Raven wasn't the biggest, or the quickest, or the strongest, or the most skilful. But he was reliable - a rare attribute that managers must crave, particularly in their defenders. Mistakes were rare. It was unusual for him to be caught out of position. Whilst like any full-back he could look vulnerable against a talented winger he could be left on an island against them and still win his share of duels. And whilst his attacking prowess was nothing compared to that of Graeme Shinnie on the opposite flank his timing for forays forward and his delivery from wide areas was very underrated. He was a seven-out-of-ten-every-game player.
That in itself does not make one a cult hero. Scoring the winner in a Scottish Cup semi-final against Celtic certainly helps, though. He was certainly not a frequent goalscorer, managing only five in five and a half years; this writer hasn't witnessed any of them first hand. His first for the club came in gloriously appropriate fashion at Ross County, where he literally slide-tackled the ball into the net from a yard. The second was a year later at Hampden.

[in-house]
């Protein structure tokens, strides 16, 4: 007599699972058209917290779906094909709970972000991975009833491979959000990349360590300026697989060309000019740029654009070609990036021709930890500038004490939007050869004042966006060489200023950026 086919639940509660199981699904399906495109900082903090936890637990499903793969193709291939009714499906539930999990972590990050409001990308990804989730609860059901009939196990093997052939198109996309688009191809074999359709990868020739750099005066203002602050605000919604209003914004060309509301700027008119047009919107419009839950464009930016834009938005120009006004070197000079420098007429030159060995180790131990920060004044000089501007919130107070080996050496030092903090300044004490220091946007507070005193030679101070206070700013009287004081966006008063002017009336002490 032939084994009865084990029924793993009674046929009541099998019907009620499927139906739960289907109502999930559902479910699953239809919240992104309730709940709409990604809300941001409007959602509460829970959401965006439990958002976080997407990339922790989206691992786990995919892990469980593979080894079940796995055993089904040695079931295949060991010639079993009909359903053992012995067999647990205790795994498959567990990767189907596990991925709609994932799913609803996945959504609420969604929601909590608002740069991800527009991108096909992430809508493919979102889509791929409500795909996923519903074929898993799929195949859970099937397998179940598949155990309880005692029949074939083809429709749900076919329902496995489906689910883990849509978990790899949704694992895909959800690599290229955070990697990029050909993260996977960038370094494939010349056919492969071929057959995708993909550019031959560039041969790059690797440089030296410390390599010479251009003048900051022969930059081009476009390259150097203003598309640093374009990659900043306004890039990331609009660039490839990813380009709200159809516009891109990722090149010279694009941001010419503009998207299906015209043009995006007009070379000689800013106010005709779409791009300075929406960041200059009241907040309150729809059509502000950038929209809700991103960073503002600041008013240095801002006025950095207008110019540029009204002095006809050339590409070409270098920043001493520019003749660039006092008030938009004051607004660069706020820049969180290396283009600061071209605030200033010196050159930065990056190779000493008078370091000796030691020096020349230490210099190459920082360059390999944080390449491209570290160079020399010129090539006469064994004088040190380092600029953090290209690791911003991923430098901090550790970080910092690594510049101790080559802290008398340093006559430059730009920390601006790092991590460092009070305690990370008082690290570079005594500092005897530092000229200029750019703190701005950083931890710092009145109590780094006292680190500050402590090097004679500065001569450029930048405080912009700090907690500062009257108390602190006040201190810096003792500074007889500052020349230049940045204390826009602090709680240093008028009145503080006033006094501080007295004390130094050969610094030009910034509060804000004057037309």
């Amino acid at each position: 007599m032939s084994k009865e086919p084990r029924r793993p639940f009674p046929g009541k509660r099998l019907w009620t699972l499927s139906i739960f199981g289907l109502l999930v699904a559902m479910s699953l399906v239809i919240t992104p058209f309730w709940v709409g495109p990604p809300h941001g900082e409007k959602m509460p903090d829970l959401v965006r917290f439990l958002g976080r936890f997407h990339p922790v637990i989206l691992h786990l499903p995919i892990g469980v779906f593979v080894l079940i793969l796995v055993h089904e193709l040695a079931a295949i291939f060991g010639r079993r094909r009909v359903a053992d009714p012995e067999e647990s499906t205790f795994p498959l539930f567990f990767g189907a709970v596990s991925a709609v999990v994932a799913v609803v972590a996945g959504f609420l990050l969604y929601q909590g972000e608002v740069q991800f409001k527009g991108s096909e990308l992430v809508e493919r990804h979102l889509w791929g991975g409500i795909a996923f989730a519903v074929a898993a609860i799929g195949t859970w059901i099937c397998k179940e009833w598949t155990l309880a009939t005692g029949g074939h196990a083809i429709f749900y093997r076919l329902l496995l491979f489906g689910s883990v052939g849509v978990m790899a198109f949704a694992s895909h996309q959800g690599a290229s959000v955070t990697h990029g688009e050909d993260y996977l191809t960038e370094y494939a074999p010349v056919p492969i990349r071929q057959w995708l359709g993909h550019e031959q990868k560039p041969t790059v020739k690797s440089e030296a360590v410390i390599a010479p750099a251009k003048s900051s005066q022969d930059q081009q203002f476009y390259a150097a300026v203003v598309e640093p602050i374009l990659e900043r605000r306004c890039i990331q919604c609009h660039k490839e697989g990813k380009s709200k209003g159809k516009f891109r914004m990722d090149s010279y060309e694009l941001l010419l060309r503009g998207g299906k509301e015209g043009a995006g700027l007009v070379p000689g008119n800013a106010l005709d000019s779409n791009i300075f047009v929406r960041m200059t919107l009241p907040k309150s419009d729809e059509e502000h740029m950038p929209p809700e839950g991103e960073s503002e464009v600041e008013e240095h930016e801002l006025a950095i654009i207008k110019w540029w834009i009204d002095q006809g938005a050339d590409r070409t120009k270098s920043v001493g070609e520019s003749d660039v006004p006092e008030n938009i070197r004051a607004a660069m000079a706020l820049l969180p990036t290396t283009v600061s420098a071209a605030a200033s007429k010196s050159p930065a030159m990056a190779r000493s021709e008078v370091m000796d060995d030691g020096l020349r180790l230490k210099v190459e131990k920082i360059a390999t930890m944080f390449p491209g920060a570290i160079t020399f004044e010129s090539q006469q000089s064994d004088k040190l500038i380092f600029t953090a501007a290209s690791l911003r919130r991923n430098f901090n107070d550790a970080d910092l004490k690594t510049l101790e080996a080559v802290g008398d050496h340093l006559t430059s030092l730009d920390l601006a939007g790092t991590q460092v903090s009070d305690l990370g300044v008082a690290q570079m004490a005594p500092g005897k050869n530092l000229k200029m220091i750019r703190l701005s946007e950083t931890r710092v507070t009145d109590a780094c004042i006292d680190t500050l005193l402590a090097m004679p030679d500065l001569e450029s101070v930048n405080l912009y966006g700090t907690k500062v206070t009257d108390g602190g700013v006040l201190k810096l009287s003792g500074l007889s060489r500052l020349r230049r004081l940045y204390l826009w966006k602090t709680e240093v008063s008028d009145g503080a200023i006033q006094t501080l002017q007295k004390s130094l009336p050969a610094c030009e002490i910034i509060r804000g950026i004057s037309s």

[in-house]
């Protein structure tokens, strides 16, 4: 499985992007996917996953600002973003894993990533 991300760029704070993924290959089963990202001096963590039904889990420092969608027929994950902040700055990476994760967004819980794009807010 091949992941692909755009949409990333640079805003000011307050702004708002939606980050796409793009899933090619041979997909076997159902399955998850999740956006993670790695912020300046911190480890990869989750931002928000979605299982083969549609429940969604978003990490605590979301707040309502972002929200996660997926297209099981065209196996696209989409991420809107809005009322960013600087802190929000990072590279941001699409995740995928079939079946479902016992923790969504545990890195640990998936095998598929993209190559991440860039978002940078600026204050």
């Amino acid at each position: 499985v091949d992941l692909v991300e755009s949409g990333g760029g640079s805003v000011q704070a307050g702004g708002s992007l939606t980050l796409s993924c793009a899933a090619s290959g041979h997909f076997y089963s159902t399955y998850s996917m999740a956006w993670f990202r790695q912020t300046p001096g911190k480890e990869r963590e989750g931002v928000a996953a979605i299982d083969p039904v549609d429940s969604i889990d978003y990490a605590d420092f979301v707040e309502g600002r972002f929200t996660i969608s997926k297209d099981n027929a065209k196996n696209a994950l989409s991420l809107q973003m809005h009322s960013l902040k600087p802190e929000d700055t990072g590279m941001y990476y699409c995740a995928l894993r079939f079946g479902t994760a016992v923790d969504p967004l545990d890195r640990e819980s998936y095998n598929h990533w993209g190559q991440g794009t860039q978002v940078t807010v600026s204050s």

Celtic fans will of course remember that game for the infamous Meekings handball. Down to ten men themselves, a John Guidetti free-kick had levelled things up in extra-time at 2-2. Given their experience of big occasions, they'd have been overwhelming favourites in a shootout. It says something about the way Caley Thistle played under John Hughes that season that in the 117th minute one full-back (Shinnie) got to the byline and fizzed the ball across for the other to tap-in from six yards out. Actually, that makes it sound easier than it was. The angle was narrow, and Raven had to adjust his stride in order to make proper contact with the ball - easy enough maybe for a seasoned striker, but for a right-back near the end of extra time?